Archive of European Projects

Camera Observation and Modelling of 4D Tracer Dispersion in the Atmosphere (COMTESSA)
Start date: 01 Nov 2015, End date: 31 Oct 2020 PROJECT  ONGOING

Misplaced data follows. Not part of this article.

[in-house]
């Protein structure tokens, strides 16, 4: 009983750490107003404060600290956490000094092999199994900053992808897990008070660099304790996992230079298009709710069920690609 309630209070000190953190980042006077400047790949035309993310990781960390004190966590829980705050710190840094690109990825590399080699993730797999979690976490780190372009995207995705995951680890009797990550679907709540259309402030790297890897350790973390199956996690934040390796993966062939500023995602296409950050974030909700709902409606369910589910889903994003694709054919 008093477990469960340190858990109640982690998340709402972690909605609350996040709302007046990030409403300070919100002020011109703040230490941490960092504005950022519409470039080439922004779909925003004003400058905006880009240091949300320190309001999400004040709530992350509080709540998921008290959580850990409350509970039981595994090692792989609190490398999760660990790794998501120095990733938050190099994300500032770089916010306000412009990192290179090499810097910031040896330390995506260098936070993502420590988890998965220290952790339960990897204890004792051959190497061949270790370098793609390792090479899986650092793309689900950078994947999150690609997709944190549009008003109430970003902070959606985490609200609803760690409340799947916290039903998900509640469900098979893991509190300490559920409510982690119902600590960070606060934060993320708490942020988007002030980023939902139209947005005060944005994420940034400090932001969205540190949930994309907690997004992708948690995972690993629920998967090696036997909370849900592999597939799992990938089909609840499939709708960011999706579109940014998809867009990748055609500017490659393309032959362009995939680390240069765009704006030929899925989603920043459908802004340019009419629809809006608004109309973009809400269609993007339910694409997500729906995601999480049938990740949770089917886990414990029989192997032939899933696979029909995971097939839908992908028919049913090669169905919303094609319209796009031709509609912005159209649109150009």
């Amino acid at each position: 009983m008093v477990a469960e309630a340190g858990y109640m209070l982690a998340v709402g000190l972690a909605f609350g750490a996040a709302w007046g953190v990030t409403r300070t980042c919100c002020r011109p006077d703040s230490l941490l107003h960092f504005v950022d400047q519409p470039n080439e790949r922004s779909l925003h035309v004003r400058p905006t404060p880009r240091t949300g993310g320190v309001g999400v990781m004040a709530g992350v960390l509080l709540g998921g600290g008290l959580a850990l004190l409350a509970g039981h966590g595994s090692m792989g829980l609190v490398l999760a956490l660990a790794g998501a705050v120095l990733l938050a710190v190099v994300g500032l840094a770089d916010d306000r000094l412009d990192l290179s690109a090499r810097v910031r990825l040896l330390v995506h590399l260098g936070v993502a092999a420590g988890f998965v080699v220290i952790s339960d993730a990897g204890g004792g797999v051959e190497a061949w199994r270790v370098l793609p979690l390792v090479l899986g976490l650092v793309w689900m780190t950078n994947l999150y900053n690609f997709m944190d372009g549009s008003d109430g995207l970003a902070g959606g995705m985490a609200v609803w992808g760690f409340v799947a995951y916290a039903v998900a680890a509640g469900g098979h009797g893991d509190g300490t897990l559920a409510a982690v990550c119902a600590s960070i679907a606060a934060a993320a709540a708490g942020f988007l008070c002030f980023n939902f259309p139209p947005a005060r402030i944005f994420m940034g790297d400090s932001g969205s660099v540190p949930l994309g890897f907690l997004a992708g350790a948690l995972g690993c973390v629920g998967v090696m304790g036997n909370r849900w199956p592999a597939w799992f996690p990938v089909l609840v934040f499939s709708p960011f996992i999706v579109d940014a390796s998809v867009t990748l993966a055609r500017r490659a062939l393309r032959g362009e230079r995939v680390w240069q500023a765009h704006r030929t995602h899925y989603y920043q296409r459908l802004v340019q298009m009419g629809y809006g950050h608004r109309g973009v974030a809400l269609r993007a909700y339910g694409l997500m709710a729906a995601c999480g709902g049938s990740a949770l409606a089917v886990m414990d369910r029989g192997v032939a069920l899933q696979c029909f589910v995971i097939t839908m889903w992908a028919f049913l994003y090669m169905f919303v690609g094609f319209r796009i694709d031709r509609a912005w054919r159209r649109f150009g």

COMTESSA will push back the limits of our understanding of turbulence and plume dispersion in the atmosphere by bringing together full four-dimensional (space and time) observations of a (nearly) passive tracer (sulfur dioxide, SO2), with advanced data analysis and turbulence and dispersion modelling.Observations will be made with six cameras sensitive to ultraviolet (UV) radiation and three cameras sensitive to infrared (IR) radiation. The UV cameras will be built specifically for this project where high sensitivity and fast sampling is important. The accuracy of UV and IR retrievals will be improved by using a state-of-the art-3D radiative transfer model. Controlled puff and plume releases of SO2 will be made from a tower, which will be observed by all cameras, yielding multiple 2D images of SO2 integrated along the line of sight. The simultaneous observations will allow - for the first time - a tomographic reconstruction of the 3D tracer concentration distribution at high space (< 1 m) and time (>10 Hz) resolution. An optical flow code will be used to determine the eddy-resolved velocity vector field of the plume. Special turbulent phenomena (e.g. plume rise) will be studied using existing SO2 sources (e.g. smelters, power plants, volcanic fumaroles).Analysis of the novel campaign observations will deepen our understanding of turbulence and tracer dispersion in the atmosphere. For instance, for the first time we will be able to extensively measure the concentration probability density function (PDF) in a plume not only near the ground but also at high-er altitudes; quantify relative and absolute dispersion; estimate the value of the Richardson-Obukhov constant, etc. We will also use the data to evaluate state-of-the-art LES and Lagrangian dispersion models and revise their underlying parameterizations.COMTESSA’s vision is that the project results will lead to large improvements of tracer transport in all atmospheric models.
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